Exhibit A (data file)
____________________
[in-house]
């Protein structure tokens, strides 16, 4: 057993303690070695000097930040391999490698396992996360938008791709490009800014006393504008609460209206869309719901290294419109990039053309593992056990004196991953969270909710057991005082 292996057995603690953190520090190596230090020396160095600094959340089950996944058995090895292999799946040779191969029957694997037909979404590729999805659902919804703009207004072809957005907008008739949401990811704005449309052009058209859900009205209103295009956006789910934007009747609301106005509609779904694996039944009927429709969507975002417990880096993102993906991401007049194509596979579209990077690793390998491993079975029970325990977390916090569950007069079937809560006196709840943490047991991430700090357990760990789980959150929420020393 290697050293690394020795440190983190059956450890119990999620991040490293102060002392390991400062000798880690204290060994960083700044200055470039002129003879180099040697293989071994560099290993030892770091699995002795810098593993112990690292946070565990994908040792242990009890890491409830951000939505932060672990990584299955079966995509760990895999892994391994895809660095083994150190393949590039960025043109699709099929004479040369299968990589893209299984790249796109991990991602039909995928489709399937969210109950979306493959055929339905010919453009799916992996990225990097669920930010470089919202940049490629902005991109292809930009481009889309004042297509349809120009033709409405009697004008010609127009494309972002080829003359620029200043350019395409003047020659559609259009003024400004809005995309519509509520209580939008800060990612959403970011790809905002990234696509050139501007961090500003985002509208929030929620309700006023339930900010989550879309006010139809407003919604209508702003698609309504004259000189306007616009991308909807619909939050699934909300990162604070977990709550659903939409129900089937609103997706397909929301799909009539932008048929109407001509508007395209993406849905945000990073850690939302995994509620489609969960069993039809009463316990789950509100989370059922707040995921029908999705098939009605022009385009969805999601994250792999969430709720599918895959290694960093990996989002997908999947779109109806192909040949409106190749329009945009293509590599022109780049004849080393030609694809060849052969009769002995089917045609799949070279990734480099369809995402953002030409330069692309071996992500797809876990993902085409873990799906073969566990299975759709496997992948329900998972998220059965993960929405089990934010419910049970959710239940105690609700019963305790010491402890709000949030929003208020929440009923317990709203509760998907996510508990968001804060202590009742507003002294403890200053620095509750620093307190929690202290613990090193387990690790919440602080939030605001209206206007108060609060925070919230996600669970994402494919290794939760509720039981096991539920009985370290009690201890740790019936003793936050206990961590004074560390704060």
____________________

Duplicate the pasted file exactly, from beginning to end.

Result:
[in-house]
């Protein structure tokens, strides 16, 4: 057993303690070695000097930040391999490698396992996360938008791709490009800014006393504008609460209206869309719901290294419109990039053309593992056990004196991953969270909710057991005082 292996057995603690953190520090190596230090020396160095600094959340089950996944058995090895292999799946040779191969029957694997037909979404590729999805659902919804703009207004072809957005907008008739949401990811704005449309052009058209859900009205209103295009956006789910934007009747609301106005509609779904694996039944009927429709969507975002417990880096993102993906991401007049194509596979579209990077690793390998491993079975029970325990977390916090569950007069079937809560006196709840943490047991991430700090357990760990789980959150929420020393 290697050293690394020795440190983190059956450890119990999620991040490293102060002392390991400062000798880690204290060994960083700044200055470039002129003879180099040697293989071994560099290993030892770091699995002795810098593993112990690292946070565990994908040792242990009890890491409830951000939505932060672990990584299955079966995509760990895999892994391994895809660095083994150190393949590039960025043109699709099929004479040369299968990589893209299984790249796109991990991602039909995928489709399937969210109950979306493959055929339905010919453009799916992996990225990097669920930010470089919202940049490629902005991109292809930009481009889309004042297509349809120009033709409405009697004008010609127009494309972002080829003359620029200043350019395409003047020659559609259009003024400004809005995309519509509520209580939008800060990612959403970011790809905002990234696509050139501007961090500003985002509208929030929620309700006023339930900010989550879309006010139809407003919604209508702003698609309504004259000189306007616009991308909807619909939050699934909300990162604070977990709550659903939409129900089937609103997706397909929301799909009539932008048929109407001509508007395209993406849905945000990073850690939302995994509620489609969960069993039809009463316990789950509100989370059922707040995921029908999705098939009605022009385009969805999601994250792999969430709720599918895959290694960093990996989002997908999947779109109806192909040949409106190749329009945009293509590599022109780049004849080393030609694809060849052969009769002995089917045609799949070279990734480099369809995402953002030409330069692309071996992500797809876990993902085409873990799906073969566990299975759709496997992948329900998972998220059965993960929405089990934010419910049970959710239940105690609700019963305790010491402890709000949030929003208020929440009923317990709203509760998907996510508990968001804060202590009742507003002294403890200053620095509750620093307190929690202290613990090193387990690790919440602080939030605001209206206007108060609060925070919230996600669970994402494919290794939760509720039981096991539920009985370290009690201890740790019936003793936050206990961590004074560390704060």